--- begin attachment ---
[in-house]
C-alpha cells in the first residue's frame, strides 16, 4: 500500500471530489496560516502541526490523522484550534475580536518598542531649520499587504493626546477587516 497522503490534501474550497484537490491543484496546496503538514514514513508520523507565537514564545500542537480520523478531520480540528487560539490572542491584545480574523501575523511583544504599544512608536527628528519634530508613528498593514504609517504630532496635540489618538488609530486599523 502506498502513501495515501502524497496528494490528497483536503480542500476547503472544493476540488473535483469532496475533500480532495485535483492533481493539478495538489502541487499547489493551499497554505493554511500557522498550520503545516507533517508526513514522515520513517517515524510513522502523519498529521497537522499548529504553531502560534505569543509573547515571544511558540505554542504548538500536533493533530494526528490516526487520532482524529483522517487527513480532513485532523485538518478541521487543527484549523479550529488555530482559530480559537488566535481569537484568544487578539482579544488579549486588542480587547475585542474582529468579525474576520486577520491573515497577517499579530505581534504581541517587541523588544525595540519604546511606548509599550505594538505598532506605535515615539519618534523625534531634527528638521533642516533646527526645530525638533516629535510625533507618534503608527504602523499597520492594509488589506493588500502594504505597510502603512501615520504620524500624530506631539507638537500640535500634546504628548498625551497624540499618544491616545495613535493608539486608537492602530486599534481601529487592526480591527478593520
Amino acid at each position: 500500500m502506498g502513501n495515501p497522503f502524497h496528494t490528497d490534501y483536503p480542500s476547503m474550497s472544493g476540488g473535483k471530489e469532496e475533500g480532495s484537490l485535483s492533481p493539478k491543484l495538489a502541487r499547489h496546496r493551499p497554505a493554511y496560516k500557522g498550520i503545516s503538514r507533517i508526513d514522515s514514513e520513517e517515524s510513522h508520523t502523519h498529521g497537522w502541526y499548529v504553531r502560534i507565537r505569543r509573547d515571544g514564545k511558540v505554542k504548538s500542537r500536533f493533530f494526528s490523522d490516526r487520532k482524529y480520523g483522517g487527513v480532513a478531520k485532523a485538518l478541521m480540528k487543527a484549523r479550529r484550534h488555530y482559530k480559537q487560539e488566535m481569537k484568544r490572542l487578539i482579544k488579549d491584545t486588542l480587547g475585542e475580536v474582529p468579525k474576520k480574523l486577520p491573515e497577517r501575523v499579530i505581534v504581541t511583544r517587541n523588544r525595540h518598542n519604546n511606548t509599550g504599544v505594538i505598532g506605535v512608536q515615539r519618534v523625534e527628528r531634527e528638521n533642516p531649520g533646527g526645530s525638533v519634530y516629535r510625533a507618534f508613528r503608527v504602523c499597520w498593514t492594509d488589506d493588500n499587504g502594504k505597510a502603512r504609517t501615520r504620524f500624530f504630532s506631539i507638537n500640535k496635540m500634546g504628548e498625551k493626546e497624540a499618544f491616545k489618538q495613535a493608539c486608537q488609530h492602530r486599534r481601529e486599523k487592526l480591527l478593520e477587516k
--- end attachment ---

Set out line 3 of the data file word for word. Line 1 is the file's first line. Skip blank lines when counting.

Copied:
Amino acid at each position: 500500500m502506498g502513501n495515501p497522503f502524497h496528494t490528497d490534501y483536503p480542500s476547503m474550497s472544493g476540488g473535483k471530489e469532496e475533500g480532495s484537490l485535483s492533481p493539478k491543484l495538489a502541487r499547489h496546496r493551499p497554505a493554511y496560516k500557522g498550520i503545516s503538514r507533517i508526513d514522515s514514513e520513517e517515524s510513522h508520523t502523519h498529521g497537522w502541526y499548529v504553531r502560534i507565537r505569543r509573547d515571544g514564545k511558540v505554542k504548538s500542537r500536533f493533530f494526528s490523522d490516526r487520532k482524529y480520523g483522517g487527513v480532513a478531520k485532523a485538518l478541521m480540528k487543527a484549523r479550529r484550534h488555530y482559530k480559537q487560539e488566535m481569537k484568544r490572542l487578539i482579544k488579549d491584545t486588542l480587547g475585542e475580536v474582529p468579525k474576520k480574523l486577520p491573515e497577517r501575523v499579530i505581534v504581541t511583544r517587541n523588544r525595540h518598542n519604546n511606548t509599550g504599544v505594538i505598532g506605535v512608536q515615539r519618534v523625534e527628528r531634527e528638521n533642516p531649520g533646527g526645530s525638533v519634530y516629535r510625533a507618534f508613528r503608527v504602523c499597520w498593514t492594509d488589506d493588500n499587504g502594504k505597510a502603512r504609517t501615520r504620524f500624530f504630532s506631539i507638537n500640535k496635540m500634546g504628548e498625551k493626546e497624540a499618544f491616545k489618538q495613535a493608539c486608537q488609530h492602530r486599534r481601529e486599523k487592526l480591527l478593520e477587516k